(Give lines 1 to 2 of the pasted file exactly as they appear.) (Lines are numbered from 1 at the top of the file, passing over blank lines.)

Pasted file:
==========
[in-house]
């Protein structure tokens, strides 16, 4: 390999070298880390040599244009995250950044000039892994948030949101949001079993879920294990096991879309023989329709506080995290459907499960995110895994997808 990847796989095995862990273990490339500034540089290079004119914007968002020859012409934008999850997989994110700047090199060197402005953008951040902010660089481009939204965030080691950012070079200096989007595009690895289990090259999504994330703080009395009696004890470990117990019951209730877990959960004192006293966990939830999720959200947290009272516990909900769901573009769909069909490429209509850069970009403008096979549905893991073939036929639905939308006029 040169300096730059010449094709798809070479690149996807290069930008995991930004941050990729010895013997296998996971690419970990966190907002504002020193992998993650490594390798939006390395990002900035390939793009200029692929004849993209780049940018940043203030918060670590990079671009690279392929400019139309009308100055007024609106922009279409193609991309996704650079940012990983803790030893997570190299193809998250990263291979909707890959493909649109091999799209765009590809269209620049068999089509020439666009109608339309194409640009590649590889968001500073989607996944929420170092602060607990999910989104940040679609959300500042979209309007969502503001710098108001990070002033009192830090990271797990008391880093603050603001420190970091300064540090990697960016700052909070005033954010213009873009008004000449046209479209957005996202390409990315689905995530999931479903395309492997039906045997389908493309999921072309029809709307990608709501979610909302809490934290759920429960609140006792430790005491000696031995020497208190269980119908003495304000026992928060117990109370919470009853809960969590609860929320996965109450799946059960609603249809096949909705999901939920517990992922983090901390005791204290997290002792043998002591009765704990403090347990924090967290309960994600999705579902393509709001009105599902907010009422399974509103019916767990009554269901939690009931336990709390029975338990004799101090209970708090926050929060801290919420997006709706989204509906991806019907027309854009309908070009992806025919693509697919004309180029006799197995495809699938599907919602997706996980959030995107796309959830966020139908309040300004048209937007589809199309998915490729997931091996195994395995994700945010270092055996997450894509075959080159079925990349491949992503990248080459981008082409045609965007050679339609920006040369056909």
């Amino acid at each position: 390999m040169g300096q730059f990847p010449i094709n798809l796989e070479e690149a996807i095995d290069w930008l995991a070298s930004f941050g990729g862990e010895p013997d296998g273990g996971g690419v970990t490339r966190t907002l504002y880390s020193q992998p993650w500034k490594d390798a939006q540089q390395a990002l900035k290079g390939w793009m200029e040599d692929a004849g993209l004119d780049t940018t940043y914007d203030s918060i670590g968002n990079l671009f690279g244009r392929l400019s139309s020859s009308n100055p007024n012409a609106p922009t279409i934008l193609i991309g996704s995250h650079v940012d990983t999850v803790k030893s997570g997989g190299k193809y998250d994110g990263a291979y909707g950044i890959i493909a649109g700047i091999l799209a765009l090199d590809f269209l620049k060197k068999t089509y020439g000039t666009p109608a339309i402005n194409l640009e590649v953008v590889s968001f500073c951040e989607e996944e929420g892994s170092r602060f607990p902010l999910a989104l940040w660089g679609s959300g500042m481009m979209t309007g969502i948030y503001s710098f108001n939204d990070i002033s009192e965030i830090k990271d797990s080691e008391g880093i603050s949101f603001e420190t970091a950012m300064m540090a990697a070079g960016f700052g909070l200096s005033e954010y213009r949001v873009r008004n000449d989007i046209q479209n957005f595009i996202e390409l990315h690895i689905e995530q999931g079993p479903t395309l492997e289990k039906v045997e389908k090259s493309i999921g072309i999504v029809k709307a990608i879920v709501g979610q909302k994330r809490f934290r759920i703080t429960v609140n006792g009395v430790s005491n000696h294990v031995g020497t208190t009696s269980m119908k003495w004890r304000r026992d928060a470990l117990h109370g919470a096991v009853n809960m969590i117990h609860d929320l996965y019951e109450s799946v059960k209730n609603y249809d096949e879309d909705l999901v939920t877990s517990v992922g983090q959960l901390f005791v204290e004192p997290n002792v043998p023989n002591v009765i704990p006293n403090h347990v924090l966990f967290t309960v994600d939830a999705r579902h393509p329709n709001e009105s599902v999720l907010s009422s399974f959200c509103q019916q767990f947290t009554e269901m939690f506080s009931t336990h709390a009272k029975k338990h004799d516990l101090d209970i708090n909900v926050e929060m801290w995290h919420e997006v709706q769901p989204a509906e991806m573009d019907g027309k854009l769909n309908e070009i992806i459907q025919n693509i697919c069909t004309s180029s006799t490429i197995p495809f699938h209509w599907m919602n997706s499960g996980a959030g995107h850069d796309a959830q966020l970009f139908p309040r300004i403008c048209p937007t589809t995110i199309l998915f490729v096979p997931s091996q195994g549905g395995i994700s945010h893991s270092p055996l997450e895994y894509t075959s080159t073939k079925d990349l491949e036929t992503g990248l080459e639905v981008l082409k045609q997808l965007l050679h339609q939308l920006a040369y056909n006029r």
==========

[in-house]
């Protein structure tokens, strides 16, 4: 390999070298880390040599244009995250950044000039892994948030949101949001079993879920294990096991879309023989329709506080995290459907499960995110895994997808 990847796989095995862990273990490339500034540089290079004119914007968002020859012409934008999850997989994110700047090199060197402005953008951040902010660089481009939204965030080691950012070079200096989007595009690895289990090259999504994330703080009395009696004890470990117990019951209730877990959960004192006293966990939830999720959200947290009272516990909900769901573009769909069909490429209509850069970009403008096979549905893991073939036929639905939308006029 040169300096730059010449094709798809070479690149996807290069930008995991930004941050990729010895013997296998996971690419970990966190907002504002020193992998993650490594390798939006390395990002900035390939793009200029692929004849993209780049940018940043203030918060670590990079671009690279392929400019139309009308100055007024609106922009279409193609991309996704650079940012990983803790030893997570190299193809998250990263291979909707890959493909649109091999799209765009590809269209620049068999089509020439666009109608339309194409640009590649590889968001500073989607996944929420170092602060607990999910989104940040679609959300500042979209309007969502503001710098108001990070002033009192830090990271797990008391880093603050603001420190970091300064540090990697960016700052909070005033954010213009873009008004000449046209479209957005996202390409990315689905995530999931479903395309492997039906045997389908493309999921072309029809709307990608709501979610909302809490934290759920429960609140006792430790005491000696031995020497208190269980119908003495304000026992928060117990109370919470009853809960969590609860929320996965109450799946059960609603249809096949909705999901939920517990992922983090901390005791204290997290002792043998002591009765704990403090347990924090967290309960994600999705579902393509709001009105599902907010009422399974509103019916767990009554269901939690009931336990709390029975338990004799101090209970708090926050929060801290919420997006709706989204509906991806019907027309854009309908070009992806025919693509697919004309180029006799197995495809699938599907919602997706996980959030995107796309959830966020139908309040300004048209937007589809199309998915490729997931091996195994395995994700945010270092055996997450894509075959080159079925990349491949992503990248080459981008082409045609965007050679339609920006040369056909």